3. Jesus meant all of his disciples, in every age, to take him at his word, and to apply what he taught and modelled. If you find options 1 and 2 unacceptable, then you are compelled to choose this third option. Have I missed an option or two? If not, then you are compelled by your own sense of integrity to take seriously, and to seek to apply, what Jesus said and did concerning P3.
I have titled this chapter ‘What then should we do differently?’ The answer is ‘almost everything!’ The world in which we live operates on diametrically different principles to those proposed in this series. Much of Christendom operates on religiously modified principles which are not much different from those of the world system. Materialism is the most dominant philosophy in both secular society and the church. Inward orientation (self-centredness) is hardly less predominant in the church than in the world. Instant gratification is not just a secular phenomenon. Pragmatism rules in both domains. If we take P3 seriously, then we will have to challenge these worldly traits.

Here are some areas where I believe we will need to think and act very differently.

  • Outward orientation. The teaching of scripture is clear – we should be outwardly focused and not inwardly self-serving. This ‘others’ orientation is one of the key tenets of authentic Christianity. The world, on the other hand, encourages us to look after number one and to serve others only after we have served ourselves.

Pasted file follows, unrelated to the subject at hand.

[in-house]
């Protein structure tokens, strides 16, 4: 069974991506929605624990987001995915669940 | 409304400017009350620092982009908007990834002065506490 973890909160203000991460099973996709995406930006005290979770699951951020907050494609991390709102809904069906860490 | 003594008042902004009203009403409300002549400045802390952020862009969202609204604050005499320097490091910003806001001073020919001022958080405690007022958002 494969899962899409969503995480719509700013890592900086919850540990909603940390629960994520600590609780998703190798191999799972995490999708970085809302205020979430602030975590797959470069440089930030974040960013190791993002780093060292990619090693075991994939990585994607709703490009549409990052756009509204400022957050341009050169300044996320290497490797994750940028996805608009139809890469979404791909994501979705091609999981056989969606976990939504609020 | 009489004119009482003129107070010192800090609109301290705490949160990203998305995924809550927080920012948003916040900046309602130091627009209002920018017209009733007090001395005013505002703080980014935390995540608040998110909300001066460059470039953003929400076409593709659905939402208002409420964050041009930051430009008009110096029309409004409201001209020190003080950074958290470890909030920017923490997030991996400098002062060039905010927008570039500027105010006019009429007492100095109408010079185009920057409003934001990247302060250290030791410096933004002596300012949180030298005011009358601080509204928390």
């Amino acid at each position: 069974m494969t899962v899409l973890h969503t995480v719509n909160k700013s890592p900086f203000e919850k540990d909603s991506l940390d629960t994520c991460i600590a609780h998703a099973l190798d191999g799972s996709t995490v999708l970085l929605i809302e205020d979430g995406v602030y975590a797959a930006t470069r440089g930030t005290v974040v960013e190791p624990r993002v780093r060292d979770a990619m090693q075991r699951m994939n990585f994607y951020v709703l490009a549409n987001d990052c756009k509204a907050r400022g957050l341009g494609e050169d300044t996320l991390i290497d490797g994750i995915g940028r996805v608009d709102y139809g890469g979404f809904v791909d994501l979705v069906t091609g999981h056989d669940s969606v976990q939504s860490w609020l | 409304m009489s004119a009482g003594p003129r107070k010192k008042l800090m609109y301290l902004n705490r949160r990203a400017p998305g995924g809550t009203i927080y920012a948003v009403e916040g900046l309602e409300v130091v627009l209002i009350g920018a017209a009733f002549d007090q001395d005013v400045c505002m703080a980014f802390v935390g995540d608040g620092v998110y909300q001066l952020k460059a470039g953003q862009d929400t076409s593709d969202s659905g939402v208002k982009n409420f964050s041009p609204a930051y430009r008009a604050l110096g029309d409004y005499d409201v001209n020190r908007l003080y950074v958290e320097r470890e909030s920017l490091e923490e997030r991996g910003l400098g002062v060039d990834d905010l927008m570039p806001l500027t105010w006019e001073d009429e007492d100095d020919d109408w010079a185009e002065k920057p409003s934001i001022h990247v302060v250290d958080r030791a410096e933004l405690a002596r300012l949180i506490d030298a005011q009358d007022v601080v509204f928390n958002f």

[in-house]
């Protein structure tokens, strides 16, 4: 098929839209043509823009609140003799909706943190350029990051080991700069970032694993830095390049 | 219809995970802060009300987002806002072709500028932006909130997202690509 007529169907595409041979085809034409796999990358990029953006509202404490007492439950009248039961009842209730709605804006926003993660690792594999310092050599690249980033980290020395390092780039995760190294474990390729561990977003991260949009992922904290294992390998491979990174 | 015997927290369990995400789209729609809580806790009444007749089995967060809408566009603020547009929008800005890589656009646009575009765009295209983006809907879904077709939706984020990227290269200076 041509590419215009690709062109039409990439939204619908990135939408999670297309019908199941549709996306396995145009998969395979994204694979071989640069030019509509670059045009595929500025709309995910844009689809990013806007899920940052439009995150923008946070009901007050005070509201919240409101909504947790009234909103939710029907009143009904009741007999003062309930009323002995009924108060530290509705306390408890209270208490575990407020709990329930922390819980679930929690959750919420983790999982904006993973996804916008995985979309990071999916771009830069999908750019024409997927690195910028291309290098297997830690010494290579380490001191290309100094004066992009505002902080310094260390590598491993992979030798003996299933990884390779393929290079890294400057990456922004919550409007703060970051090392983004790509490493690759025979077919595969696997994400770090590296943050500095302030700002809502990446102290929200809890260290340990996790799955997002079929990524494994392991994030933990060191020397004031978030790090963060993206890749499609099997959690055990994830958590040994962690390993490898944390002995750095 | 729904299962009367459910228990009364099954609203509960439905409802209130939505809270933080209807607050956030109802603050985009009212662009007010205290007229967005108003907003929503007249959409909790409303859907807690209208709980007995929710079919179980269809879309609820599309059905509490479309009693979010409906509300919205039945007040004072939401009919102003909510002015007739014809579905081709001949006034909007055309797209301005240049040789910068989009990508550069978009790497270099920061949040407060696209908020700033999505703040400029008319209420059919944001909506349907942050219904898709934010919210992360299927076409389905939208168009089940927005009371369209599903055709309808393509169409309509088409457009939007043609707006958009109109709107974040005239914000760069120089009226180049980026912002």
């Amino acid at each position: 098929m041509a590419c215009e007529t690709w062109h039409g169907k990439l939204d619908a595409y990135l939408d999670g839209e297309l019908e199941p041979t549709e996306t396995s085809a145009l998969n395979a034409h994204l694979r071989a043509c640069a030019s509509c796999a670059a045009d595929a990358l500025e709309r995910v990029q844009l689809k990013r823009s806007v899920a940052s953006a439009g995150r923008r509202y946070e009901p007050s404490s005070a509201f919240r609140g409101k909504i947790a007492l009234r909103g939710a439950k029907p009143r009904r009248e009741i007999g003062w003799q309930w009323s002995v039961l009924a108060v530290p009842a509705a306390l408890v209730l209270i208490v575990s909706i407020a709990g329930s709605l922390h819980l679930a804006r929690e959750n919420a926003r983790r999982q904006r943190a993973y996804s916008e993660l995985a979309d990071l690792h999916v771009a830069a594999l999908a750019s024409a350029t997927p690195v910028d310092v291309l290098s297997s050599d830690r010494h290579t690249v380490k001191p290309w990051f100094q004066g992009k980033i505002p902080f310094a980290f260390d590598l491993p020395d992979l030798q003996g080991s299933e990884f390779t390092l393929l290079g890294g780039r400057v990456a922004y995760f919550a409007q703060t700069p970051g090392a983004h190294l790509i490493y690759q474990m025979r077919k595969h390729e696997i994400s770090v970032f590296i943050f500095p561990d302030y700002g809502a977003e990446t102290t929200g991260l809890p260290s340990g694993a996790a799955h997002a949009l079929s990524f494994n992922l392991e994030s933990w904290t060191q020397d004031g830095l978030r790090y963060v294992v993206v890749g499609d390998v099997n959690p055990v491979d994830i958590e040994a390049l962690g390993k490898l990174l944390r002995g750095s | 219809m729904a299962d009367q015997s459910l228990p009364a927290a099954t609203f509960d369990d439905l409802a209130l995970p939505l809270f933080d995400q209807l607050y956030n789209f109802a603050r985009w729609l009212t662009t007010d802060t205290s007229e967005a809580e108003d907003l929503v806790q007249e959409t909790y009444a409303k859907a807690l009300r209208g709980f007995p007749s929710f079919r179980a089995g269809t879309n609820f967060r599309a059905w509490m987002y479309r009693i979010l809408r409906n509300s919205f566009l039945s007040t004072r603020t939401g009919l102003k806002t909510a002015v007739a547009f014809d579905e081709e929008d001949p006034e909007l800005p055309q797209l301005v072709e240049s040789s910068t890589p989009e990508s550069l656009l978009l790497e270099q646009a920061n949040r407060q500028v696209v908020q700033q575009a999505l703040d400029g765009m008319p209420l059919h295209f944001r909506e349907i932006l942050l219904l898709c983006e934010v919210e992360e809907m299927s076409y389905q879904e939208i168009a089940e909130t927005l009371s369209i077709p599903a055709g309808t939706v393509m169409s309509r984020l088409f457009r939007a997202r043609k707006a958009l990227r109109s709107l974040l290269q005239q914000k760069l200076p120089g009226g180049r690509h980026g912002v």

Sadly, a large part of the modern church teaches the same thing. Name and claim what you want, and once you have more than enough, then give to others. A variation on this theme is that we should give generously to the church which teaches us this way of living, and then, in reward, God will give us what we want! Most of us need to learn how to be outwardly oriented. We need constant challenge and encouragement to change the orientation of our lives away from our own needs and wants.

  • Sustained focus. Society has convinced us that we all deserve instant gratification. The motto of our age is, ‘if at first you don’t succeed, try something else.’ Producers gear television shows to those with a concentration span of less than ten minutes. Advertising continually sells us the concept that we should have whatever we desire … now! Executives design electronic communications and banking systems to facilitate our insatiable desire for instant gratification. We will have to learn how to focus our thoughts, prayers, and endeavours for prolonged periods. This is not going to be too easy for most of us.